Creating PDF text with glyph IDs and locations seems like a reasonable approach then. The PDF documentation even says that you can specify glyph ids directly with one of two different quoting methods: octal numbering or UTF-16BE values. This works fine until you try to specify a glyph number bigger than 255, at which point fails incomprehensibly. I spent days trying to debug this. There are several different indices that could be used, mapped to each other and so on. I could not for the life of me figure out a combination that worked. Every attempt to use glyph indices failed. There is no useful documentation for this, you basically have to read code for existing PDF creators and examine their output with a hex editor or bespoke tools. The various PDF validators I tried were not very helpful either because their error messages were of the type "this PDF file is not valid in some way lol ;-)".

Eventually I tried creating a LO document that had more than 255 unique glyphs and exported that. The generated PDF file had two different subsets of the used font. The first had 255 characters and the second one had the rest. Cairo's PDF output is roughly similar. This leads me to believe that, contrary to what the documentation implies, it is not possible to have more than 255 glyphs in a single font in PDF. Or, if it is possible, then the way you go about getting that done is so bizarrely complicated that nobody has managed to get it working. Instead what you have to do is to create font subsetting code from scratch that packs all used glyphs into blocks of 255, map each input glyph to these packed ids, and write a cmap file so that the PDF renderer can convert the packed glyph ids back to Unicode values. You can't even use Freetype to do the subsetting, since it does not provide font creation functionality, only reading and rendering. Instead you get to do binary data mangling by hand. In big endian. Obviously.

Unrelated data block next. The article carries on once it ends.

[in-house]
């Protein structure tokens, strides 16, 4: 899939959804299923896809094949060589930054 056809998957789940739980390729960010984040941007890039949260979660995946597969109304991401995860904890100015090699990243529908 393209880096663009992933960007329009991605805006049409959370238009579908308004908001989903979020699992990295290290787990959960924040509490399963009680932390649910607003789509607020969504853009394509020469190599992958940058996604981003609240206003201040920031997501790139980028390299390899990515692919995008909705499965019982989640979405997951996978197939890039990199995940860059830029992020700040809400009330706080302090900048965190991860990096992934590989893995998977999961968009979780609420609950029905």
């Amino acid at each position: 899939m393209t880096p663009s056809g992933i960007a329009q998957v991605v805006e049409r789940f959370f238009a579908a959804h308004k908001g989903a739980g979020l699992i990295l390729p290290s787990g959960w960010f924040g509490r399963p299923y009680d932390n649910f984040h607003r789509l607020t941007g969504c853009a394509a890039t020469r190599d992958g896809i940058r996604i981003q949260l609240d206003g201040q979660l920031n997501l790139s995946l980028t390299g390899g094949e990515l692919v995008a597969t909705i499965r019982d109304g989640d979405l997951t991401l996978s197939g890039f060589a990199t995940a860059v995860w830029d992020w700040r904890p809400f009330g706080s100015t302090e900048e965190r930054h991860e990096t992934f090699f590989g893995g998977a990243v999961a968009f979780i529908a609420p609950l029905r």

If someone reading this knows for sure whether all of the above is true or if there is a simpler way (converting text to curves by hand does not count), do let me know in the comments.

2 comments:

  1. I worked on adding Unicode and TrueType font support to ReportLab, an open-source Python PDF generation library, back in 2003 or so. Font subsetting is the only way I was able to make it work. Incidentally, when you pick arbitrary Unicode characters to map to your glyph indexes, be very very sure to always assign space to glyph 32 in every subset, otherwise justified text will not work correctly!

    (BTW I was unable to post a comment here using Firefox -- the SIGN IN WITH GOOGLE button didn't do anything at all. I had to switch to Chromium. I hate blogspot.)

    ReplyDelete
  2. Yes, fonts are hard. This is true when PDF is not in the mix and it gets a bit harder if PDF is in the mix.

    PDF text rendering is different from what you do with Word in that you need to specify the exact positions of *each* character. So you, or more correctly, the library you are using, places each character exactly at the location you specified. This means kerning information and other positional data available e.g. in GPOS, GSUB tables needs to be processed by the PDF creator. So this is all the job of the PDF creator, not of the PDF viewer which just takes this information and renders the glyphs. This way there is (or should be) no ambiguity on how text gets rendered. The text is static in this way.

    As for the widths being specified also in the meta data. One reason for this is that an application which does not do visual text rendering can find out the exact glyph positions of each glyph, without needing all the code to properly decode the fonts. See the following example https://hexapdf.gettalong.org/examples/show_char_bboxes.html which just relies on the meta information in the PDF object to render boxes around each character.

    As for the widths array containing 35000 entries: One wouldn't do it this way. Instead you would subset the font and just include the glyphs you are actually using, making the widths array much smaller.

    So, LibreOffice seems to use what PDF calls "simple fonts". Those fonts can only have 255 characters per font object because they are single-byte fonts. Even if you are using more than 255 characters each font object will only allow using 255 characters. There is, however, another kind of font object in PDF called CID fonts which work differently. These are multi-byte fonts where each glyph is specified one, two, three, ... bytes. And these fonts can actually have subsets with more than 255 characters. I'm actually using this approach in HexaPDF to avoid coordinating multiple subsets.

    ReplyDelete